The Selfie to End All Selfies: Samsung Goes Too Far to Market Its Products

A long time ago, Justin Long tried to stay relevant by appearing in a series of commercials as the personification of an Apple product who always argued with his PC counterpart. While this may have only been a few years ago, I say a “long time ago” because this was way back when Microsoft was Apple’s biggest enemy. These days that competitor seems to be none other than Samsung, the Korean technology giant. This relatively new but very intense rivalry has been scarred by a series of lawsuits between the two tech giants, mostly dealing with Samsung’s seeming inability to come up with novel products, and instead copying Apple’s newest devices and selling them under its very successful Galaxy line.

David Ortiz was paid by Samsung to take a selfie with President Obama a few weeks ago. Image by David Ortiz.

While Samsung may not be very good at coming up with original devices, they are very good at product placement and advertising. Samsung’s marketing prowess is one of the main reasons it has ballooned over the last couple of years to become one of the world’s most valuable companies. In particular, Samsung is very good at making sure its devices end up in the right peoples’ hands. For example, LeBron James is a paid product promoter for Samsung’s extremely successful Galaxy Note series of smartphones. He posts pictures on Twitter from his Galaxy Note, as well as appearing in commercials and promotional events for Samsung. The Korean tech giant also paid Ellen DeGeneres to take a selfie with a Samsung phone at the Oscars, a photo which went on to become the most retweeted picture of all time. The key to Samsung’s advertising success is subtle yet consistent product placements. However, Samsung may have gone overboard a few weeks ago in attempting to promote its new flagship phone.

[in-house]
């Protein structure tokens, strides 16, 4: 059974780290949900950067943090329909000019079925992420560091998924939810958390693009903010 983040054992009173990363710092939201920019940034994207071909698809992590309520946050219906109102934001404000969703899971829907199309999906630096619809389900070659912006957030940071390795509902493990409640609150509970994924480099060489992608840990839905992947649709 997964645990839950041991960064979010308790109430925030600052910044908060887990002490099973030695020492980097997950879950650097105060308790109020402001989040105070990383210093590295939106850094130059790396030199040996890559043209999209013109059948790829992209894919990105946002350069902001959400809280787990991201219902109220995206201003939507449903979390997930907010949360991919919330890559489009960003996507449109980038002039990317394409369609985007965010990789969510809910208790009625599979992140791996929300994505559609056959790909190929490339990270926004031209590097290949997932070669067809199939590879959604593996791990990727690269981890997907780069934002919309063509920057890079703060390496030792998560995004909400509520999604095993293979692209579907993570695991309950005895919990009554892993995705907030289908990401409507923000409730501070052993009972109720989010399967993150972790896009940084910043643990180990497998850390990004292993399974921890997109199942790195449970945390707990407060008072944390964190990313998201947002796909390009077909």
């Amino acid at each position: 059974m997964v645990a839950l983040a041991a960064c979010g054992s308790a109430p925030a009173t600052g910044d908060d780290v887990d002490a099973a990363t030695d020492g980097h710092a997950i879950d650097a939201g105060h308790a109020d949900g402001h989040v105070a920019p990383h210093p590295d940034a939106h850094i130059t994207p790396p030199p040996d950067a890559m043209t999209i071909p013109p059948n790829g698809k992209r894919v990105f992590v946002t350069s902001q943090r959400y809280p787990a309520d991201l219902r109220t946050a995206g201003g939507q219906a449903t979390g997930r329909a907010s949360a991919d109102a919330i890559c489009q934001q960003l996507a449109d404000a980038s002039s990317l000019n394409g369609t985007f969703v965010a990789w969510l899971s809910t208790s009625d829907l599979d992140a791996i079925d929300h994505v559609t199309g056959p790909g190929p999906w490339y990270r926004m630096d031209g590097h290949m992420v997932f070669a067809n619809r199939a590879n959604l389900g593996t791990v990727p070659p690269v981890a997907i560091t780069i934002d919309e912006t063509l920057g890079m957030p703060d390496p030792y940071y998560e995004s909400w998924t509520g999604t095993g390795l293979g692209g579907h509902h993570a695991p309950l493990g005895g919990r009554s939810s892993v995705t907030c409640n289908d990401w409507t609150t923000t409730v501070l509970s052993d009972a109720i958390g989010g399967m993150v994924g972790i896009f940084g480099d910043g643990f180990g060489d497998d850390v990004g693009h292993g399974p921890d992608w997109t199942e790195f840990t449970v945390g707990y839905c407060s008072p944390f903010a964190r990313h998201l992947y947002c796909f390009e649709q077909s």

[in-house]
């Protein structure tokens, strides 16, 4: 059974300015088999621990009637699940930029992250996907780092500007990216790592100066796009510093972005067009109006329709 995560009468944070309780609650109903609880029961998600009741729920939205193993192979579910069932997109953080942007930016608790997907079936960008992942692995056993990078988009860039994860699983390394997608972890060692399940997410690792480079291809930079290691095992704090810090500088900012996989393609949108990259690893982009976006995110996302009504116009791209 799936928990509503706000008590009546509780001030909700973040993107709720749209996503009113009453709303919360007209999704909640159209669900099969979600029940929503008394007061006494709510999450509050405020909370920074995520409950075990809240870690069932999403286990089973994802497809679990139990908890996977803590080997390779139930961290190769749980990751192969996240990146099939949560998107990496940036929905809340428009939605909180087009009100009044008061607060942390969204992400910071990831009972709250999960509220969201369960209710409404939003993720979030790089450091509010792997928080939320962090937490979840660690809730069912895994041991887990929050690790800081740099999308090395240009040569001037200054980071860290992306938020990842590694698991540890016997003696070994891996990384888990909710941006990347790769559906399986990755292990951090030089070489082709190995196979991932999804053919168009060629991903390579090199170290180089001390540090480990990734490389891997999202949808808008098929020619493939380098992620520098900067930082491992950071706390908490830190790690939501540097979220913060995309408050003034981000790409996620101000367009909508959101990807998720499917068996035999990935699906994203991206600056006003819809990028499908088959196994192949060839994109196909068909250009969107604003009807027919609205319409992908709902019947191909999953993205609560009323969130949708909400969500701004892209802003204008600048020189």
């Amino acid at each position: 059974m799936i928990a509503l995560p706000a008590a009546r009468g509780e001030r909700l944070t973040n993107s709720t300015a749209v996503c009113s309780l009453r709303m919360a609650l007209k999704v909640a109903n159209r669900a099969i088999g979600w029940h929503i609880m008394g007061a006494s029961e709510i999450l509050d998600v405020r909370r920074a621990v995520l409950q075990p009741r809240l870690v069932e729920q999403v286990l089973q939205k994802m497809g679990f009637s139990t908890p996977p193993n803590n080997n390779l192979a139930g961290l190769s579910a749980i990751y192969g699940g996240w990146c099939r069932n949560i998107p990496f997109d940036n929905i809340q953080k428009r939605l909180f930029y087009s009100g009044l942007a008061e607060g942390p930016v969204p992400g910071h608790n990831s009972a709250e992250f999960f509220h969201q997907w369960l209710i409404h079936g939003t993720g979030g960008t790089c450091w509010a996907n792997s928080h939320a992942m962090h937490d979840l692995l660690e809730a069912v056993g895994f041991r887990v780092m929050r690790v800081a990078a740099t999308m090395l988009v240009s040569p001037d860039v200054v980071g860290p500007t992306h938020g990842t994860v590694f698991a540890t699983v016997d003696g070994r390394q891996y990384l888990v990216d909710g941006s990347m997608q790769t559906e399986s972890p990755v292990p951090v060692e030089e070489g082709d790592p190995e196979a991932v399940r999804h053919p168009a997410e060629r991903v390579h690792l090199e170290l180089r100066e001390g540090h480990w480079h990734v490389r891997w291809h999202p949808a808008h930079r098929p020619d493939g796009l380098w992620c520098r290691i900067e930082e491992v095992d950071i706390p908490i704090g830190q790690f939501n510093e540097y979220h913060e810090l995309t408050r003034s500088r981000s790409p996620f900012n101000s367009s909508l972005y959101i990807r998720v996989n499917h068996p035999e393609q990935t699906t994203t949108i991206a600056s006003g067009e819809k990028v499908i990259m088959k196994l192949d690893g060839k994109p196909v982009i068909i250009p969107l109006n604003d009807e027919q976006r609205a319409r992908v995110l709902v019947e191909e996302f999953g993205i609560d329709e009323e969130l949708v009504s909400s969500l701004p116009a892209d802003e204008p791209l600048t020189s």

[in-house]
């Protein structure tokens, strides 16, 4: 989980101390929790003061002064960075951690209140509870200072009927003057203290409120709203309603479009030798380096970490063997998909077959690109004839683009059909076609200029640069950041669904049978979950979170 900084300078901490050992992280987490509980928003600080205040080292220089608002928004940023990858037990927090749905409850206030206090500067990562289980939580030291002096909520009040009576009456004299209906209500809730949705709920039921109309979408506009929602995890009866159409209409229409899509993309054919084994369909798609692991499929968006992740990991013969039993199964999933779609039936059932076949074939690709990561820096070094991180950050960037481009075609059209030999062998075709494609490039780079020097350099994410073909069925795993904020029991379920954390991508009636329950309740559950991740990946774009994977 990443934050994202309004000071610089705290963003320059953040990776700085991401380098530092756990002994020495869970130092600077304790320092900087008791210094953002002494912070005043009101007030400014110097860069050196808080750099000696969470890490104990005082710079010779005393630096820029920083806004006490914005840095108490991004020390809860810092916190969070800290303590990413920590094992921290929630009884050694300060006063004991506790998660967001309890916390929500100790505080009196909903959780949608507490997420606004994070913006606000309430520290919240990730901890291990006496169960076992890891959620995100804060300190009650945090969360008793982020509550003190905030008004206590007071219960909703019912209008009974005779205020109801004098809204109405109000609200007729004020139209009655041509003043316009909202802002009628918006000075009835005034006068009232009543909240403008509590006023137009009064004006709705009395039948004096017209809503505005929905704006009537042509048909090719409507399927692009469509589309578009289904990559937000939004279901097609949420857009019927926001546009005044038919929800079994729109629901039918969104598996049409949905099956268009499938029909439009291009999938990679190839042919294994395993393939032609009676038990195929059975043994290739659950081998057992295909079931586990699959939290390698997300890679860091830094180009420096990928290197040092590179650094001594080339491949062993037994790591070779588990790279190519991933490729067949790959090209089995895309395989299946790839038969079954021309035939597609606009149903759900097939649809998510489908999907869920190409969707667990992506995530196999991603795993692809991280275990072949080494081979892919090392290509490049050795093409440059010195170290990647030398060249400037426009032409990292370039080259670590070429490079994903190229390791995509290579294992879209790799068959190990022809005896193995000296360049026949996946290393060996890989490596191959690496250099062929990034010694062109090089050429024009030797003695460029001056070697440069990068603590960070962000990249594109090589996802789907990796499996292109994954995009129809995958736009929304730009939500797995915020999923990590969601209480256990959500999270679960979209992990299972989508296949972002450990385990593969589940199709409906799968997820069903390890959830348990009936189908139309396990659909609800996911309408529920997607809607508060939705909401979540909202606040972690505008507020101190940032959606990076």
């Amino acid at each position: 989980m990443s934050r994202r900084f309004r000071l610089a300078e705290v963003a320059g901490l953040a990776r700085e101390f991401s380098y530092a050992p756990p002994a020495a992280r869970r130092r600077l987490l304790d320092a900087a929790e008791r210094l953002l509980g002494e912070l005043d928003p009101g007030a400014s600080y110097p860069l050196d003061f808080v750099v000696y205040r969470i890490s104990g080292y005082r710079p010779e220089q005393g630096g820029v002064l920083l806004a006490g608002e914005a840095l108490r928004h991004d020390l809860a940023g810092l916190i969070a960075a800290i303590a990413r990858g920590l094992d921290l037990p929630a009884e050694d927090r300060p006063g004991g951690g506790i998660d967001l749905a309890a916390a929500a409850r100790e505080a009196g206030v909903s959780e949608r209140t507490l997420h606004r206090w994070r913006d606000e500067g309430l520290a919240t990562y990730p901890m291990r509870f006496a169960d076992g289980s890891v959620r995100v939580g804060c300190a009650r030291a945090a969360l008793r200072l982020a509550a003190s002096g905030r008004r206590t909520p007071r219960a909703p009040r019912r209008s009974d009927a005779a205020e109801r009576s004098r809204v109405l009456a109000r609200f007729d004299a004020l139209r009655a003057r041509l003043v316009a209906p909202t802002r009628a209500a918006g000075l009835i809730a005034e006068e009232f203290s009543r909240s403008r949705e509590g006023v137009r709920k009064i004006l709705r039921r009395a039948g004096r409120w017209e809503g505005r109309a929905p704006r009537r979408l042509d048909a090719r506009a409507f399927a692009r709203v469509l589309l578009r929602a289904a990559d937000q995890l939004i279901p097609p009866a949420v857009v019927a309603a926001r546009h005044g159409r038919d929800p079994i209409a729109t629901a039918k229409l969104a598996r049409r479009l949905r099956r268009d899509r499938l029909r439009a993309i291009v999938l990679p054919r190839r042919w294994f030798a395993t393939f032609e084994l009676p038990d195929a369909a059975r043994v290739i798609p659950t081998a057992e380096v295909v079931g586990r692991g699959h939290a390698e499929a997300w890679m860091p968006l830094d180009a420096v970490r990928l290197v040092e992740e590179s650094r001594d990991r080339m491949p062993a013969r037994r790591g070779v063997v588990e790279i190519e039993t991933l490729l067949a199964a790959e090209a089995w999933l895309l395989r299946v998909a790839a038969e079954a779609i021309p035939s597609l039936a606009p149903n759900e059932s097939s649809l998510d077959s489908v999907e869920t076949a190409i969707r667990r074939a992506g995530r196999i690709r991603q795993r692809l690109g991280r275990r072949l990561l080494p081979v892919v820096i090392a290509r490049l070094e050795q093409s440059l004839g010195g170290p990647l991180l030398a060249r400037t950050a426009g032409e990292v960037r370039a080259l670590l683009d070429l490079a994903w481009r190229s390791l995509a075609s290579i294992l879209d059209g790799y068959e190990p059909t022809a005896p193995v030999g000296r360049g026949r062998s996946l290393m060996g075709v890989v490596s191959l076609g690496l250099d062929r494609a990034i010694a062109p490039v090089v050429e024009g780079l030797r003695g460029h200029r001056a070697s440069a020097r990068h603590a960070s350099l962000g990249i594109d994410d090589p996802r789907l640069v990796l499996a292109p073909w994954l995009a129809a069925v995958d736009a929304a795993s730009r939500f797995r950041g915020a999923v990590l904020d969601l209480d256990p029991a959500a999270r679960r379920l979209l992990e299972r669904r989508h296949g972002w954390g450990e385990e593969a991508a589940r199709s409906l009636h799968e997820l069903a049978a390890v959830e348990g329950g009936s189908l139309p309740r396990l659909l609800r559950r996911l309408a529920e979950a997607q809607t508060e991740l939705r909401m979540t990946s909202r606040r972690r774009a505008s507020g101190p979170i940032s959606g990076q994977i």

The offense occurred when the reigning World Series champions, the Boston Red Sox, visited the White House. David Ortiz, the Red Sox’s star hitter, took a seemingly harmless selfie with the President himself. The photo itself, which was retweeted over 38,000 times, is not the problem. The problem in question, according to a White House aide, may have caused the “end of all selfies” with the President of the United States. What happened between Ortiz and Obama that fateful afternoon in the White House was later revealed to be another promotional stunt by Samsung. It turns out that Samsung tricked the President into promoting one of its products with the help of Ortiz, who the company secretly paid.

Take a selfie and make a White House staffer smile.

This gross overstep of product placement on Samsung’s part has angered White House officials. While what Samsung did may not have been illegal, it was definitely inappropriate given the situation. While we wait for the controversy to blow over and the ban on presidential selfies to be lifted, we should focus our selfie-taking efforts on other members of the White House staff, which include awesome and under-appreciated people like Press Secretary Jay Carney.


One Comment

  1. BobbyBeans says:

    Interesting article or was this just a clever vehicle to show off that totally awesome picture of you and Jay Carney ? :)

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